Thank you in advance for taking the time to reply

Posted in Calls and Requests, Studies on Library Trends, Surveys | No Comments »

(via Gwen Gregory, Northern Illinois University)

Staff at The Chronicle of Higher Education are working on an upcoming report looking at the world of academic libraries. As part of that report, we want to showcase the people who work as librarians, in all their variety and diversity.

Please send us an e-mail at librarian_report@chronicle.com, with the subject line “Librarians” and include the following information.

  • your name
  • your institution
  • a brief description of yourself
  • a selfie

​If we select your submission for follow-up, we’ll reach out to you to gather more information and possibly mention you in our report. We’ll also send those selected a free copy of our upcoming report.

If you have any questions, please include them in your e-mail to librarian_report@chronicle.com. Thanks!

Posted in Calls and Requests, Studies on Library Trends | No Comments »

(via Bonnie Thornton, Mississippi State University)

Last call for participating in our survey!

If you are a library employee at an academic institution of higher education in the United States, we invite you to participate in our research on how academic libraries manage their streaming-video collections. The purpose of our study is to explore the different ways that academic libraries provide access to streaming content, including funding, accessibility, and discoverability. This survey seeks to gauge commonalities in workflow processes amongst academic libraries for the acquisition, maintenance, and promotion of streaming-video content, as well as the impact of COVID-19 on streaming-video acquisitions and workflow processes.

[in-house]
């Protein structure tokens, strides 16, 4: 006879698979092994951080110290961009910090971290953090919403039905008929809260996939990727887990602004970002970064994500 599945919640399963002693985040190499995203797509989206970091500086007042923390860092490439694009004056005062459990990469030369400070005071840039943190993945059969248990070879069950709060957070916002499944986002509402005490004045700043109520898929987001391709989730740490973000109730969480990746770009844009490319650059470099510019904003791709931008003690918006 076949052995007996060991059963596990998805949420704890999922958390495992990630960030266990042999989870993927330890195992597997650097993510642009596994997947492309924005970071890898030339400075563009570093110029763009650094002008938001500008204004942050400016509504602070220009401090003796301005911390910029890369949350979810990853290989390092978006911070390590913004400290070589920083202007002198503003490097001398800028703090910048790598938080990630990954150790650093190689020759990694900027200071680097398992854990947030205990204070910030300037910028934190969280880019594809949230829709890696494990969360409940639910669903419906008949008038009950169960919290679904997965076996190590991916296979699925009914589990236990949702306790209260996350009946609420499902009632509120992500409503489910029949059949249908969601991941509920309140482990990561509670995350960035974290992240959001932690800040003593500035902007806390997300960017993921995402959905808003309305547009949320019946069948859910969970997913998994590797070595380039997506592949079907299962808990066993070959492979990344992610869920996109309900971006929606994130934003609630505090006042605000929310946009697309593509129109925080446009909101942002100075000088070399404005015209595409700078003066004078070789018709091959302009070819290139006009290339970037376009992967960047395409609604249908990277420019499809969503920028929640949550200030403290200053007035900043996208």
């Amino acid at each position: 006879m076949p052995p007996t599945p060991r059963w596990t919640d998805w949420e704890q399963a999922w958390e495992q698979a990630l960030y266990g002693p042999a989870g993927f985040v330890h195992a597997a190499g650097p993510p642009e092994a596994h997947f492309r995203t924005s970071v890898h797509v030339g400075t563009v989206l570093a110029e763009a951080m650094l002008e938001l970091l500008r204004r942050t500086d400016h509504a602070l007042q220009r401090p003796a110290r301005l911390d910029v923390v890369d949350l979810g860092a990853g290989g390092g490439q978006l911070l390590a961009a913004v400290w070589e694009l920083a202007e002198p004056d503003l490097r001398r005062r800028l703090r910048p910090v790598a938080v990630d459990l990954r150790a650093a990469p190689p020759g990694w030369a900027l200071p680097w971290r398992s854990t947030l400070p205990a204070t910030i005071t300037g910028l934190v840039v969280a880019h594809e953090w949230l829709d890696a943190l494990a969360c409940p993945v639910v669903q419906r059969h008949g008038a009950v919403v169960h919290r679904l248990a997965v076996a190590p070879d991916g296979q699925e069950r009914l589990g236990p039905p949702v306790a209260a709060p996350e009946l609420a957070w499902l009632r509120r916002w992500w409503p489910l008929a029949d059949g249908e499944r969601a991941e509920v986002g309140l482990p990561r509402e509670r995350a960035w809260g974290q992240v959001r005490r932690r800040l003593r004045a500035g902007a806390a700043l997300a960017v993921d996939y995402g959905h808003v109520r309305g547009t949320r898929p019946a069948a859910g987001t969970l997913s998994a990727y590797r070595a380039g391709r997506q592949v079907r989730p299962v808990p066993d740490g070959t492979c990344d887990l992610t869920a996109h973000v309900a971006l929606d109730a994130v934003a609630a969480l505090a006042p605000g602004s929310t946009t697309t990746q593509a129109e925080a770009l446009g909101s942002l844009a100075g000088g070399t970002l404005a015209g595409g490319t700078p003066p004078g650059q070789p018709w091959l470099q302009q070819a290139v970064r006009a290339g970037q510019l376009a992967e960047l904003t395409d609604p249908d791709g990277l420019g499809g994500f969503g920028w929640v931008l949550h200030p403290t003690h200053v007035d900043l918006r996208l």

Participation takes approximately three minutes to complete. This survey is anonymous, and no one will be able to associate your responses with your identity. Your participation is voluntary, and you may choose to withdraw from the survey at any time. Your completion of the survey constitutes your consent to participate in this study. There are no foreseeable risks associated with participating in this study other than those encountered in everyday life.